U.S. Route 95 in Nevada

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This article is about the section of U.S. Route 95 in Nevada. For the entire route, see U.S. Route 95.

U.S. Route 95 marker

U.S. Route 95
Veterans Memorial Highway
Route information
Maintained by NDOT
Length: 646.71 mi[2] (1,040.78 km)
508.410 miles (818.207 km) independent of other routes[1]
Existed: 1940 – present
Major junctions
South end: US 95 at California state line near Cal-Nev-Ari
  US 93 in Boulder City
I‑215 in Henderson
I‑15 / US 93 in Las Vegas
CC 215 in Las Vegas
US 6 from Tonopah to Coaldale
US 50 in Fallon
I‑80 from Trinity to Winnemucca
North end: US 95 at the Oregon state line near McDermitt
Highway system
  • Highways in Nevada
US 93 Alt. US 95 Alt.

U.S. Route 95 (US 95) is a major U.S. highway traversing the U.S. state of Nevada from north to south directly through Las Vegas and providing connections to both Carson City (via US 50) and Reno (via Interstate 80). US 95 is cosigned with Interstate 80 for 95 miles (153 km) between a junction in Churchill County and Winnemucca before heading north into Oregon at McDermitt.

Along much of its course through Nevada, US 95 has signs designating it as the Veterans Memorial Highway. A portion of the route in Las Vegas northwest of downtown is also called the Oran K. Gragson Freeway, named for the Las Vegas mayor who advocated for construction of that portion of freeway in the 1960s.

Route description[edit]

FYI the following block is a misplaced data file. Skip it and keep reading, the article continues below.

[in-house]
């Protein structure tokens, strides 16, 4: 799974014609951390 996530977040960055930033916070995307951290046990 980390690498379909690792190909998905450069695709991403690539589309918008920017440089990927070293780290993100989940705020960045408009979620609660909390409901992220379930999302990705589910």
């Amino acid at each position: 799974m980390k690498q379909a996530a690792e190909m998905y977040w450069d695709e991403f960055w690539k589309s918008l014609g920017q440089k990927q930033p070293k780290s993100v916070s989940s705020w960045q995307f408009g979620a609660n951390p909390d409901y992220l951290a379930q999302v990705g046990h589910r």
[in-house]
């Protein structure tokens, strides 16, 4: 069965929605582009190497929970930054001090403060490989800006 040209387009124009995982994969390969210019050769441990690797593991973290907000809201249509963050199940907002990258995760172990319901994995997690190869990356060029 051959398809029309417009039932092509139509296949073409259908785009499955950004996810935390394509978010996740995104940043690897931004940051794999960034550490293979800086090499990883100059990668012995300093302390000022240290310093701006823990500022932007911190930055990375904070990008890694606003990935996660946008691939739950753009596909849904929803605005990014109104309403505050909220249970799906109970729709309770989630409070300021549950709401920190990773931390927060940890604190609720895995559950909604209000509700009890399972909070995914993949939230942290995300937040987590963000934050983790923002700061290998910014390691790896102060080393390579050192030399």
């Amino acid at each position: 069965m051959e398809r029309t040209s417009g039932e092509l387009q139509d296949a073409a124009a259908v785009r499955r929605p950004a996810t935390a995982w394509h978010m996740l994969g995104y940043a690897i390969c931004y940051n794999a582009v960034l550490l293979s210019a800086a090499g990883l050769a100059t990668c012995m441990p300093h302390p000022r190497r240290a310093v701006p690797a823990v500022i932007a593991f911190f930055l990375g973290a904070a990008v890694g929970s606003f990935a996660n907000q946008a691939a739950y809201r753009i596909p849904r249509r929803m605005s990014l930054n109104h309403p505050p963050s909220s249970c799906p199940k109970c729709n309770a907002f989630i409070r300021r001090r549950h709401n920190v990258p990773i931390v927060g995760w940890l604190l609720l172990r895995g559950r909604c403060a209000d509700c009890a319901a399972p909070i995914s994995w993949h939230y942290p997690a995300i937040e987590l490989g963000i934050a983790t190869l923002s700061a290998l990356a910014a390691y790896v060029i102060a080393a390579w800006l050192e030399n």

U.S. Route 95 enters Nevada near Cal-Nev-Ari in Clark County and heads north towards Railroad Pass, where it meets US 93. The two routes are then cosigned in the Las Vegas area and east of Henderson, Interstate 515 begins. I-515 is cosigned with US 93/95 for its entire route around eastern Las Vegas. The freeway then heads west into downtown Las Vegas, where it intersects Interstate 15. At the Spaghetti Bowl interchange, US 93 follows I-15 northbound and I-515 ends. US 95 heads west, then north at the Rainbow Curve. The freeway portion then ends and then it becomes a brief four-lane divided highway. US 95 exits Clark County and heads into eastern Nye County for 107 miles. It then enters Esmeralda and continues for 44 miles before meeting US 6 in Tonopah, back in Nye County. US 6/95 leave Tonopah, after two miles, enters Esmeralda County again, and heads west for 41 miles (66 km) until Coaldale, where US 6 splits west towards California and its western terminus in Bishop, California. US 95 then heads northwest towards Hawthorne and Schurz, where ALT U.S. 95 splits west towards US 50, providing an alternate route towards Carson City and Reno. US 95 itself goes north towards Fallon, where it intersects U.S. 50. US 95 meets Interstate 80 and US 95 Alternate about halfway between Lovelock and Fernley. The two routes then run concurrently for 95 miles (153 km) until reaching Winnemucca, where US 95 splits from I-80 and follows Interstate 80 Business into downtown Winnemucca. In downtown Winnemucca, U.S. 95 turns north in the general direction of Paradise Valley, leaving Interstate 80 Business to follow SR 289 east. North of Winnemucca, US 95 meets the eastern terminus of SR 140, which connects to Lakeview (U.S. Route 395) and Klamath Falls, Oregon and the Pacific Northwest. U.S. 95 finally exits Nevada at McDermitt and heads into Oregon.[3]